Posted tagged ‘Bonhoeffer’

A New Adventure

February 21, 2016

WORDS FROM W.W.                                                     February 21, 2016

                                     

I’ve been an Air Force Academy season ticket holder for men’s basketball for five years now. This week I received an on-line evaluation to provide feedback on the positives and negatives of that. The wording of one of the questions was interesting. It asked “Between one and 10, how would you rate the Air Force basketball experience?”

The wording was interesting to me! Rate the experience!

About once a month I receive another on-line evaluation asking me to rate a dining experience that Carol and I have had in a restaurant we have been to.

Whether we use a survey or just makes mental notes, all of us rate experiences. Disney refers to visits to their theme parks as “The Disney Experience.” People are drawn to experiences.

Recently I was having coffee with two men, who are close friends of mine, and we started talking about our walks with Christ. When I asked one of my friends how he would describe his Christian experience he paused for a moment of contemplation, and then he said “It is an adventure.” He continued, “Walking with Christ has it’s mountains and valleys, highs and lows, but regardless, it is an adventure.”

Well said, my brother! When I read the faith journeys of people like Adoniram Judson, William Wilberforce, Corey Ten Boom, William Carey, Martin Luther, or Dietrich Bonhoeffer the constant is “an experience of adventure.” Sometimes it led to death, sometimes it led to a deeper understanding of the love of God or the grace of God or faith in God. There were moments of personal crisis and periods of celebrating the victories. Through each of their journeys the defining term was adventure.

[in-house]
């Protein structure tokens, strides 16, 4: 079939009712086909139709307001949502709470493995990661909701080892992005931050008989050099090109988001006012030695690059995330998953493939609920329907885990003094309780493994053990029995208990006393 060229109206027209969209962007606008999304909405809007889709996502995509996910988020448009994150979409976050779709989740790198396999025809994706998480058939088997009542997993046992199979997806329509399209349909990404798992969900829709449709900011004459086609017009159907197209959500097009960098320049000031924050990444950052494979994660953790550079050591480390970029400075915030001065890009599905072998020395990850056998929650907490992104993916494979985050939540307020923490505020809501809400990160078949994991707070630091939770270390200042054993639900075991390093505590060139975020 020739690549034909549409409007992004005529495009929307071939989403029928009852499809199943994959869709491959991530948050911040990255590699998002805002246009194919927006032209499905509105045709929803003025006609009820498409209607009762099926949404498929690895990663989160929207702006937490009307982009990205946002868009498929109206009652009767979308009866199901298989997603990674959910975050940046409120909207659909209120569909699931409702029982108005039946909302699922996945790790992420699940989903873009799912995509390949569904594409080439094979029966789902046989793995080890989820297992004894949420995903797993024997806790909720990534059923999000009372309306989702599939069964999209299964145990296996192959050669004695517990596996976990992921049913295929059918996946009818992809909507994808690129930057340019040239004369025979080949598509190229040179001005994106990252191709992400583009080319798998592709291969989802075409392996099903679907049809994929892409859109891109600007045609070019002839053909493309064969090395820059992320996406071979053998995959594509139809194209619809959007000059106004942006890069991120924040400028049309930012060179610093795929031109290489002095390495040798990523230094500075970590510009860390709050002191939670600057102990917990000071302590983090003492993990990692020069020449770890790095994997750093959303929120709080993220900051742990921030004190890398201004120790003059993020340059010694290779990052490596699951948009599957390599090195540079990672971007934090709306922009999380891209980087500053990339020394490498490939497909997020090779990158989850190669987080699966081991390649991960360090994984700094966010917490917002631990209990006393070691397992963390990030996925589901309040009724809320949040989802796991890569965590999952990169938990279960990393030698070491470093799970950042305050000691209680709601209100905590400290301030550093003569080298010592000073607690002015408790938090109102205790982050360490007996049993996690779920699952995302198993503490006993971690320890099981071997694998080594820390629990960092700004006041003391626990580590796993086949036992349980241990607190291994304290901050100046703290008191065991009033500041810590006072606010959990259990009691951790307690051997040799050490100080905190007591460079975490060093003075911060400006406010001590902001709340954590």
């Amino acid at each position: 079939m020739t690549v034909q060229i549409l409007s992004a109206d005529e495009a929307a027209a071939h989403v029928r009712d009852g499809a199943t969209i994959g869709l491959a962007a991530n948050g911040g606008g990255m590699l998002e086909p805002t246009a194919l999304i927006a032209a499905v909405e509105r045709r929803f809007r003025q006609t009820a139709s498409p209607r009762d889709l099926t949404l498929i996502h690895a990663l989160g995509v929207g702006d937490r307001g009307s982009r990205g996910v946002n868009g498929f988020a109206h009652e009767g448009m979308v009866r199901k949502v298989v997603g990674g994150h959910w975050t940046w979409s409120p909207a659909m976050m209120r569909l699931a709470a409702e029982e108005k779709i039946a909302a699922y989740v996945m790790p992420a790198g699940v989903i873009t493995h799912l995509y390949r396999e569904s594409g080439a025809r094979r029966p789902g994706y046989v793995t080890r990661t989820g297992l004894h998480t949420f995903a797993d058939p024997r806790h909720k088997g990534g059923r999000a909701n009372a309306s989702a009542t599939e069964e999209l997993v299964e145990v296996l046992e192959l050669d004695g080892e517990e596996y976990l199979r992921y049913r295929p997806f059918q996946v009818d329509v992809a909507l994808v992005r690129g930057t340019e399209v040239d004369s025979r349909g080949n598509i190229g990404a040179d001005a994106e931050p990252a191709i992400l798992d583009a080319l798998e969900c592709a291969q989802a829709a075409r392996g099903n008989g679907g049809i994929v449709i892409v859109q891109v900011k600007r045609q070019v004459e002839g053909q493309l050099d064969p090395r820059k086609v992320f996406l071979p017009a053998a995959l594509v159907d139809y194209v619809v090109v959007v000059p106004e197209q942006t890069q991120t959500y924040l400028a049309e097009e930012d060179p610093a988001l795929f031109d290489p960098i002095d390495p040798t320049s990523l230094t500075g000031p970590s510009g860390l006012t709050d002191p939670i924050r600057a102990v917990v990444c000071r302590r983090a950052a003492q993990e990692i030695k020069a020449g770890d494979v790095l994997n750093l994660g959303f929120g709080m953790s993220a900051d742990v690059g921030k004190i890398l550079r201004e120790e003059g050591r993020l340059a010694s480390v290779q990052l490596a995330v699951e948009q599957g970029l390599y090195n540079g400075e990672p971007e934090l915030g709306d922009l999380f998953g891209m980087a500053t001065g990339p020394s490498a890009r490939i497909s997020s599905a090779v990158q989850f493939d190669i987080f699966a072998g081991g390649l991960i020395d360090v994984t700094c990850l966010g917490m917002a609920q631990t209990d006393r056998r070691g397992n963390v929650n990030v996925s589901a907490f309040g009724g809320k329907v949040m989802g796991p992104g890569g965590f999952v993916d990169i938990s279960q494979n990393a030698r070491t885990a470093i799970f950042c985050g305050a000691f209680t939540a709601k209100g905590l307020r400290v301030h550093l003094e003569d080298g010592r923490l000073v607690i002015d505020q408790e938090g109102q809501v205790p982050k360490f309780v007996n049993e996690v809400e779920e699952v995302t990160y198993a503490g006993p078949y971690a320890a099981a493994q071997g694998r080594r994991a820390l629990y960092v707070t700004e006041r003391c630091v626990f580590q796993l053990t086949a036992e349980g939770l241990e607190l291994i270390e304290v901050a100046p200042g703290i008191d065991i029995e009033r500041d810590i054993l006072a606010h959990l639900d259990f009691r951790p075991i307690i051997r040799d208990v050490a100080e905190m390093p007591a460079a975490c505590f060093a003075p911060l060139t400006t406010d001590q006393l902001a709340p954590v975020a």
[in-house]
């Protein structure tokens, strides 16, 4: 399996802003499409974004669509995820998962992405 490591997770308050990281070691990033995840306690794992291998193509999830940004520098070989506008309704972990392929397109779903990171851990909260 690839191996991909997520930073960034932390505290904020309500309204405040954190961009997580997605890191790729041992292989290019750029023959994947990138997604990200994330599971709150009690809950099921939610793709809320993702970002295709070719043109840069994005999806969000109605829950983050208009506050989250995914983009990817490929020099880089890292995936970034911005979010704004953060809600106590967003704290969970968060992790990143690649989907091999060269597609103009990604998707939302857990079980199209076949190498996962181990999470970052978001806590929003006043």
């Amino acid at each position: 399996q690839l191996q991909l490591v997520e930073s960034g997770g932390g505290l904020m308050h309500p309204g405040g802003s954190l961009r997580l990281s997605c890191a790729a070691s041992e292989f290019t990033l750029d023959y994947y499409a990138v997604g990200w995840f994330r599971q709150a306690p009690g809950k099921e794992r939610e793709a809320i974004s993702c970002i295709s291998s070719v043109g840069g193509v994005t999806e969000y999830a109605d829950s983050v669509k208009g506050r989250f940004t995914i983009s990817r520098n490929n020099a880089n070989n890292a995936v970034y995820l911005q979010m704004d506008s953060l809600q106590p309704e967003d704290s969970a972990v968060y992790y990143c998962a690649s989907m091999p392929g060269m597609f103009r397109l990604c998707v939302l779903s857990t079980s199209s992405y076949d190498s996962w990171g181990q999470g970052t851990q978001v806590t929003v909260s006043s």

When you ponder about your faith journey where would you say the adventure is? Often that adventure comes in the midst of the intersecting of our faith with our career. There are a multitude of people who work in occupations where their decisions flow out of their faith journey. Parents raise their children out of a foundation built on faith.

The adventure is seeing the hand of God in the midst of our lives and other lives. The adventure is approaching today and the next day with the assurance that God is present, and with the dominating question “What might God want to be about in my life today?”

Rate your experience. Raise your expectations!

The Pastor’s Nursery

September 20, 2015

WORDS FROM W.W.                                                                  September 19, 2015

                                           

When I walk into my office at the church I pastor I need to step around the rocking chair, and then side step the rocking horse. It’s an obstacle course to get to my desk. Avoid the squeaky rabbit and the weathered doll baby. Toddler toys are huddled together in a corner whispering about life…right behind the changing table.

Not a typical situation, but one that I’m adjusting to. Our roof leak over part of the usual nursery childcare area has caused multiple examples of improvising. For a couple of weeks the babies and toddlers are surrounded by Bonhoeffer, C.S. Lewis, and Tozer. Perhaps the theology and examples of sacrifice will sink in!

Our nursery workers are scheming. I’ve heard them talking about switching my desk chair with the low-riding rocking horse. Nursery pranksters!

Adjusting. An essential part of being a community of faith is “adjusting.” Demanding preferences that are not rooted in God creates division and tension. Adjusting to the flow of the community enhances mission and ministry.